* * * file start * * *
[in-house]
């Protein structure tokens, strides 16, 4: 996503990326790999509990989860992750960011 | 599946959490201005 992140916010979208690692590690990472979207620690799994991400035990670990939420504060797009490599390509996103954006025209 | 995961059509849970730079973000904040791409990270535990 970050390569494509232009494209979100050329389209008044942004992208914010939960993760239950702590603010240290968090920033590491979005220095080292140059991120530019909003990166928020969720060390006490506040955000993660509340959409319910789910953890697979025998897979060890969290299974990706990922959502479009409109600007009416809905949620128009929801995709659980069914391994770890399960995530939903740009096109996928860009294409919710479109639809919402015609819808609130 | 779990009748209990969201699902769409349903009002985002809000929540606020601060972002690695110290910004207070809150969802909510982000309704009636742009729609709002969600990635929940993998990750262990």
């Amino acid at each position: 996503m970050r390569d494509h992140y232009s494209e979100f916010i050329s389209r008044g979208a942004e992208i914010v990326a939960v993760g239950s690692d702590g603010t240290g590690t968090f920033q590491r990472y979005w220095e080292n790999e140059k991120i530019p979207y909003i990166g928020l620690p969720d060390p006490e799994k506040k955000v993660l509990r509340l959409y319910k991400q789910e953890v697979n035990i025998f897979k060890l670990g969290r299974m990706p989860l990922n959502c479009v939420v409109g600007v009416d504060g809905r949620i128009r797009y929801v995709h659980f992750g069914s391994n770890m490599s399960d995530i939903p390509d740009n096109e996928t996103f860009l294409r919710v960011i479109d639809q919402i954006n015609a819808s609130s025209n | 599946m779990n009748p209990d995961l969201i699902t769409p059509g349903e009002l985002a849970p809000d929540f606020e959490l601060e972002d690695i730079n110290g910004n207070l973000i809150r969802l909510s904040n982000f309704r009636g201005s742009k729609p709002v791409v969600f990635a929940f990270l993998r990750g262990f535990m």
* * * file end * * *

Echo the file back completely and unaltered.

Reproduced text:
[in-house]
């Protein structure tokens, strides 16, 4: 996503990326790999509990989860992750960011 | 599946959490201005 992140916010979208690692590690990472979207620690799994991400035990670990939420504060797009490599390509996103954006025209 | 995961059509849970730079973000904040791409990270535990 970050390569494509232009494209979100050329389209008044942004992208914010939960993760239950702590603010240290968090920033590491979005220095080292140059991120530019909003990166928020969720060390006490506040955000993660509340959409319910789910953890697979025998897979060890969290299974990706990922959502479009409109600007009416809905949620128009929801995709659980069914391994770890399960995530939903740009096109996928860009294409919710479109639809919402015609819808609130 | 779990009748209990969201699902769409349903009002985002809000929540606020601060972002690695110290910004207070809150969802909510982000309704009636742009729609709002969600990635929940993998990750262990």
């Amino acid at each position: 996503m970050r390569d494509h992140y232009s494209e979100f916010i050329s389209r008044g979208a942004e992208i914010v990326a939960v993760g239950s690692d702590g603010t240290g590690t968090f920033q590491r990472y979005w220095e080292n790999e140059k991120i530019p979207y909003i990166g928020l620690p969720d060390p006490e799994k506040k955000v993660l509990r509340l959409y319910k991400q789910e953890v697979n035990i025998f897979k060890l670990g969290r299974m990706p989860l990922n959502c479009v939420v409109g600007v009416d504060g809905r949620i128009r797009y929801v995709h659980f992750g069914s391994n770890m490599s399960d995530i939903p390509d740009n096109e996928t996103f860009l294409r919710v960011i479109d639809q919402i954006n015609a819808s609130s025209n | 599946m779990n009748p209990d995961l969201i699902t769409p059509g349903e009002l985002a849970p809000d929540f606020e959490l601060e972002d690695i730079n110290g910004n207070l973000i809150r969802l909510s904040n982000f309704r009636g201005s742009k729609p709002v791409v969600f990635a929940f990270l993998r990750g262990f535990m």